Featuring: Bill Hader, Kristin Wiig, Luke Wilson, Ty Burrell, Boyd Holbrook, Joanna Gleason
Screenwriter/Director: Craig Johnson
Movie website: skeletontwinsmovie.com/
Australian release date: Thursday 25 Sep, 2014
Verdict: A wonderfully written and performed tragi-comic adult coming-of-age movie – funny, astute and moving.
Twins Milo (Bill Hader) and Maggie (Kristin Wiig) share a painful past, their father having suicided when they were 14. Once inseparable, they are now in their thirties, and have been estranged for 10 years. Milo is a would-be actor based in LA and Maggie is married and living in their home town in upstate New York.
Hospitalised after a bid to follow in his father’s self-annihilating footsteps, Milo is visited by Maggie, who is similarly crisis-stricken despite outward appearances to the contrary (the notion of hiding behind facades is symbolically represented in repeated flashbacks of the twins wearing masks during childhood theatrical performances). With some initial reluctance, Milo accepts his sister’s invitation to spend time recuperating at her home.
Overtly gay and given to dark, ironic humour, he is a polar opposite to his sister’s decent but straight-laced and eye-rollingly cheerful jock husband Lance. This makes for some amusing interplay, as Milo directs his acerbic pay-out wit at an apparently oblivious and eternally upbeat target. Maggie strives valiantly to defend her well-meaning husband against Milo’s derisive cracks. Less convincing are her attempts in one-on-ones with her bro to justify her choice of spouse and affirm the healthy state of their marriage.
As the twins re-connect with each other and rake over aspects of their shared past, they plug back into the joyful rapport they shared in childhood, but also come to see that they are both still emotionally traumatised, and harbouring toxic secrets arising from destructive and ill-judged personal decisions.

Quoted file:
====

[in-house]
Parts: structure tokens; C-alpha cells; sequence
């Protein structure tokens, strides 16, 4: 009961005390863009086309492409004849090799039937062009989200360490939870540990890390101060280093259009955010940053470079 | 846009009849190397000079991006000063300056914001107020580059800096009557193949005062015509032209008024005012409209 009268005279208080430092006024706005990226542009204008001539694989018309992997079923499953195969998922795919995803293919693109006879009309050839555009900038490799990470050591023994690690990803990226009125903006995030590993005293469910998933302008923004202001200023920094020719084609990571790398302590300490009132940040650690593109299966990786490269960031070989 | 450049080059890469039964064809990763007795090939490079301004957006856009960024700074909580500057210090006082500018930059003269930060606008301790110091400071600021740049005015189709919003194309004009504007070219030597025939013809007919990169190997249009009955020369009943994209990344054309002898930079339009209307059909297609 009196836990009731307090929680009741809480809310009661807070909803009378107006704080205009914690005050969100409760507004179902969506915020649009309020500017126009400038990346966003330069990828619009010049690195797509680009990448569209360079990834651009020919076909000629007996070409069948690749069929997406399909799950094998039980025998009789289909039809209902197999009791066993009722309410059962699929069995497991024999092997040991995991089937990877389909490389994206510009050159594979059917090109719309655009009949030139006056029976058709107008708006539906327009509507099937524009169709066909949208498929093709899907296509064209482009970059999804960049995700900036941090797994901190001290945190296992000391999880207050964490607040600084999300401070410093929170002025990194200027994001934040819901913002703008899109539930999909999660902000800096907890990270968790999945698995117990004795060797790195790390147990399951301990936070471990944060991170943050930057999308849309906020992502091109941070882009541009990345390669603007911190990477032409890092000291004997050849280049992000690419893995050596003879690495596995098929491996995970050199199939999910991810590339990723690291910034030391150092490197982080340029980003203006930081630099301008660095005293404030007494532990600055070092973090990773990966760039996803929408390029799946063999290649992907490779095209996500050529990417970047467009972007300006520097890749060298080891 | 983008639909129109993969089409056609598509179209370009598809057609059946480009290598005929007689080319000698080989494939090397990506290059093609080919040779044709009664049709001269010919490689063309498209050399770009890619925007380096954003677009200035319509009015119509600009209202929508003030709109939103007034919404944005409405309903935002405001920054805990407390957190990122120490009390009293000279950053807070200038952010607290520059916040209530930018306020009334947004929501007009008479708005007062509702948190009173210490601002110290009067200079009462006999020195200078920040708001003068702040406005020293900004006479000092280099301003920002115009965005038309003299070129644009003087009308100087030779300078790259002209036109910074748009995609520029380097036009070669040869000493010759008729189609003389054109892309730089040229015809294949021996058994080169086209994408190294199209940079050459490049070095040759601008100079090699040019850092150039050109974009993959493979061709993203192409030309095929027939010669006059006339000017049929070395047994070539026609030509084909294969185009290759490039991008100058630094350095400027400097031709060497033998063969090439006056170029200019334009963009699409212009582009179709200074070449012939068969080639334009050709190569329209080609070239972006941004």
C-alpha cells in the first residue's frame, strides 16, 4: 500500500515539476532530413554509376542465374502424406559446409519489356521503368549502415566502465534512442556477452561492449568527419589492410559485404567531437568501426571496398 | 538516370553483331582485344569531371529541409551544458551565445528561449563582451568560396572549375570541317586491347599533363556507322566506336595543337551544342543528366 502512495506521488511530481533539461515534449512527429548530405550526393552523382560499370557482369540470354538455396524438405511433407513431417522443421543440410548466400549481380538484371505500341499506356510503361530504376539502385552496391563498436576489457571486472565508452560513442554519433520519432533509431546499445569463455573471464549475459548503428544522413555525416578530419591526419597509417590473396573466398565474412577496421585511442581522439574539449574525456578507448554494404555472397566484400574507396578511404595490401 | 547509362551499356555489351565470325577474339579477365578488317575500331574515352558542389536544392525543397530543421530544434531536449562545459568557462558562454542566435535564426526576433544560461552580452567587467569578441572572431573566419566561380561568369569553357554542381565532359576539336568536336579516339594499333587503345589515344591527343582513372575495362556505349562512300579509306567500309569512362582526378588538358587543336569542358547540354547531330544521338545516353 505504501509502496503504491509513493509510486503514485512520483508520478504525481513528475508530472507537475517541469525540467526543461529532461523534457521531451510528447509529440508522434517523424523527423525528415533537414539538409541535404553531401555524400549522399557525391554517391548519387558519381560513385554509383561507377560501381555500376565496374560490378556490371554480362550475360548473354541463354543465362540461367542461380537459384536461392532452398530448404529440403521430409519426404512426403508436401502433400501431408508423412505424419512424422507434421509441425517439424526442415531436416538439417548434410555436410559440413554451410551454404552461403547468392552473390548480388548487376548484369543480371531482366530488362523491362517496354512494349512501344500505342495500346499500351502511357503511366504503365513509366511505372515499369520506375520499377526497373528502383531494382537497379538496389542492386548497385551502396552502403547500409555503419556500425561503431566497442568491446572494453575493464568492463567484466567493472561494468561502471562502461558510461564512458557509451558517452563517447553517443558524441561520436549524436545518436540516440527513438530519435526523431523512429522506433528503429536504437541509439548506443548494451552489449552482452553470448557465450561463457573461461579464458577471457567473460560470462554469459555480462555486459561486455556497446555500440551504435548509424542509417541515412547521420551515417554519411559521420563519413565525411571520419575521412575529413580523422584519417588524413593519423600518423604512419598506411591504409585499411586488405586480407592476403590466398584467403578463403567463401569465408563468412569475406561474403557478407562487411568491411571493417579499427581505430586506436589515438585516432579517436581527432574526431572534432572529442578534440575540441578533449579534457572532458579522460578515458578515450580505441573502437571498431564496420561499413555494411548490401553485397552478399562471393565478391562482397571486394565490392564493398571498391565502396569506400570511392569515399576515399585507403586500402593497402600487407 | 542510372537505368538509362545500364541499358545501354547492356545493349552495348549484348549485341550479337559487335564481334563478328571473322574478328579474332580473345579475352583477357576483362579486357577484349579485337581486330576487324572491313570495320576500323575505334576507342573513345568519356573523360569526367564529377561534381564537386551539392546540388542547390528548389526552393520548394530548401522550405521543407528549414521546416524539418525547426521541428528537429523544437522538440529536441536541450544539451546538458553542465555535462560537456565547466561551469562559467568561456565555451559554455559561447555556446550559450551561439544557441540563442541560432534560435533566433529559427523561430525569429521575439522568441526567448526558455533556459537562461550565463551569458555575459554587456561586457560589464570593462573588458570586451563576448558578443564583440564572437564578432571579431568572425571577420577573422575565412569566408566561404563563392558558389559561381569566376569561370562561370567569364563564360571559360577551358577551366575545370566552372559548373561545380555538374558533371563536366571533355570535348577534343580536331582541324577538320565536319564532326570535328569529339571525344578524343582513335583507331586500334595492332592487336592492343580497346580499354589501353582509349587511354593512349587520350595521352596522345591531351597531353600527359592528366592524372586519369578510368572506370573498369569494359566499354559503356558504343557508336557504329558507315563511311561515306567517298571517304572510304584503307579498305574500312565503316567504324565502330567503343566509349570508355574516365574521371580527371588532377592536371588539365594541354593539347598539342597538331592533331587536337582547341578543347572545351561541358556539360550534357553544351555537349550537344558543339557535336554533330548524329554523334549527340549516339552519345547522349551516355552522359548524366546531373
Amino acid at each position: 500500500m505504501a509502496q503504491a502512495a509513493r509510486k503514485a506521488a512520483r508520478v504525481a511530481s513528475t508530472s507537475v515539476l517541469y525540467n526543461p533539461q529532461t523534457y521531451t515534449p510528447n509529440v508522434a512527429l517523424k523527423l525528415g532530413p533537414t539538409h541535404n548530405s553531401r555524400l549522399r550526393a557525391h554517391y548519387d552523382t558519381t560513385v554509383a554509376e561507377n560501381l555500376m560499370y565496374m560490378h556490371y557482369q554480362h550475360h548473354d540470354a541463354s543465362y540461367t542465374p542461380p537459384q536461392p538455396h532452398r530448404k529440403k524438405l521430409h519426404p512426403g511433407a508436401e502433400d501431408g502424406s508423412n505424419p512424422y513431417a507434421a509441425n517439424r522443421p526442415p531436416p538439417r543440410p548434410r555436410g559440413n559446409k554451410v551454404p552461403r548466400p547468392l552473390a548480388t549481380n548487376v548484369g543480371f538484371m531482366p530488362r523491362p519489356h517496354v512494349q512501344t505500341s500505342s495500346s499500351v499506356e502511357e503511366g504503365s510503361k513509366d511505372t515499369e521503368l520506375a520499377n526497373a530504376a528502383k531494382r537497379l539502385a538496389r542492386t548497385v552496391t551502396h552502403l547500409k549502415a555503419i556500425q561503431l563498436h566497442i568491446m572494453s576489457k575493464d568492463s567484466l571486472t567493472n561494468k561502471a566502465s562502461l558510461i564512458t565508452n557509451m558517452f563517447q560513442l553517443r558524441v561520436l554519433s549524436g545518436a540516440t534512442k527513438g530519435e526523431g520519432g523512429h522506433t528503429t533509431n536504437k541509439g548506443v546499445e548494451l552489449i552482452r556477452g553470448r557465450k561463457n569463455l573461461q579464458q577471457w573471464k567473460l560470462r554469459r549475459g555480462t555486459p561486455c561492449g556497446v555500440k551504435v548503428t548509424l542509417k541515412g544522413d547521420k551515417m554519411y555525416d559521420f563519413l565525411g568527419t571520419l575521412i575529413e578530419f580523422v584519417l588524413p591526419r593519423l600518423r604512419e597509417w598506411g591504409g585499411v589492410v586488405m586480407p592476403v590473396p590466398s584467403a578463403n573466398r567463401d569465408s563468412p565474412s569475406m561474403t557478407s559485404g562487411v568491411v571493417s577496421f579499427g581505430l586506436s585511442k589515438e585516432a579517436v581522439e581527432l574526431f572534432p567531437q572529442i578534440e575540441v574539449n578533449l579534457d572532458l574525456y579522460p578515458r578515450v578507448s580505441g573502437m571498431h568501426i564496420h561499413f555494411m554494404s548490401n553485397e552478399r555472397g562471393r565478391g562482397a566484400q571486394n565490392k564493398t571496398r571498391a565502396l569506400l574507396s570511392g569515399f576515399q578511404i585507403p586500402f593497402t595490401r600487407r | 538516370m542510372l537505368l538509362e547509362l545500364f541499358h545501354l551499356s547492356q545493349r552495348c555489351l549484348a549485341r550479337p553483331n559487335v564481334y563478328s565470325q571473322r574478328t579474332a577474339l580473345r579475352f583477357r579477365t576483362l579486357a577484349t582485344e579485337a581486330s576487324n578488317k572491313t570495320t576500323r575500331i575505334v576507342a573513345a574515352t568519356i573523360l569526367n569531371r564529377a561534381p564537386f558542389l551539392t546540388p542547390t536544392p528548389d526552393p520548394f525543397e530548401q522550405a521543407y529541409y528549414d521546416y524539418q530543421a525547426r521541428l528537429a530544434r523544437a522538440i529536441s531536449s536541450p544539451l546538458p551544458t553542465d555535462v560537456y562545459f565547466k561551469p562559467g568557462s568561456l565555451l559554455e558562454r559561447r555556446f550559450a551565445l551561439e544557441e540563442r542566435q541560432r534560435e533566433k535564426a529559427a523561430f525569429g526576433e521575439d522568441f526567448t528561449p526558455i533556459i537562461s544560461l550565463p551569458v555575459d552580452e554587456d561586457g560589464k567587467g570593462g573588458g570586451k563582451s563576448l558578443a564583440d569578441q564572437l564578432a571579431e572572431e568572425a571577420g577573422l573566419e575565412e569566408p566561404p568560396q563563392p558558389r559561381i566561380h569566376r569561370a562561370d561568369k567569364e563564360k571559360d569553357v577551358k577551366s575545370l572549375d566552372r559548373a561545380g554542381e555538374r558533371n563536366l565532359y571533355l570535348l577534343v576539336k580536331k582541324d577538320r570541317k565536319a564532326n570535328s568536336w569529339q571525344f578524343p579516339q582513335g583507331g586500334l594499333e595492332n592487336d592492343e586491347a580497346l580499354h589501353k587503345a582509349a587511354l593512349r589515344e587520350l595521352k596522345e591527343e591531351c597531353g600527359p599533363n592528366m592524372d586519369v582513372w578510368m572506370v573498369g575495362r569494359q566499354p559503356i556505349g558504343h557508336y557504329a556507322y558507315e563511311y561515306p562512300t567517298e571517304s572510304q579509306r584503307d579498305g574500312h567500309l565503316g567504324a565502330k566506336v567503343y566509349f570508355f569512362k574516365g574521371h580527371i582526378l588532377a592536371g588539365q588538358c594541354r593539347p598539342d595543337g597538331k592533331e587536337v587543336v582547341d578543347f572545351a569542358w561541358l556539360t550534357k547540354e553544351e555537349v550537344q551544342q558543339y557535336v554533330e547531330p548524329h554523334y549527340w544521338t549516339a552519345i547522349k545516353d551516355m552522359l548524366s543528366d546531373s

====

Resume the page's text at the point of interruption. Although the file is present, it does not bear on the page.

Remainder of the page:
Leads Bill Hader and Kristin Wiig do full justice to an often scintillating and always psychologically astute screenplay, playing off each other with impeccable timing and striking a fine balance of humour and pathos in their characters.
The Lance character is well-managed – again, a function of good screenwriting (Craig Johnson) and performance (Luke Wilson). In less adept hands poor old Lance could have been merely a buffoonish butt of snide jibes, but rises above this sorry status to reveal himself as a sensitive, vulnerable soul in danger of becoming collateral damage at the compulsively destructive hands of a dysfunctional and confused partner.
The twins’ dippy, self-centred New Age ex-hippy boomer mother (Joanna Gleason) is sent up mercilessly during her short time on-screen, and rightly so. She lives in denial of her children’s pain. It is not only their father who has something to answer for here.
Indeed, all the characters are in denial of some type. While some get no closer to facing the truths they fear, for Milo and Maggie the cost of continuing to hide from themselves and each other is too much to bear. They must sink or swim, and their struggle for survival is funny, warming, heartbreaking, and always compelling.
The music is terrif, too. Ironically, the one exception, Starship’s dorky 80s lighter-raiser Nothing’s Gonna Stop Us Now, provides one of the highlights of the movie – a hoot of a miming scene as the twins rediscover their childhood performing mojo.
The takeaway message is a bit neat, and the film runs off the rails towards the end, ending up in Hollywood central. Don’t be put off – these are forgivable glitches in an otherwise fine tragi-comedy. Highly recommended.
For other Boomtown Rap movie reviews, see Movie Review Archives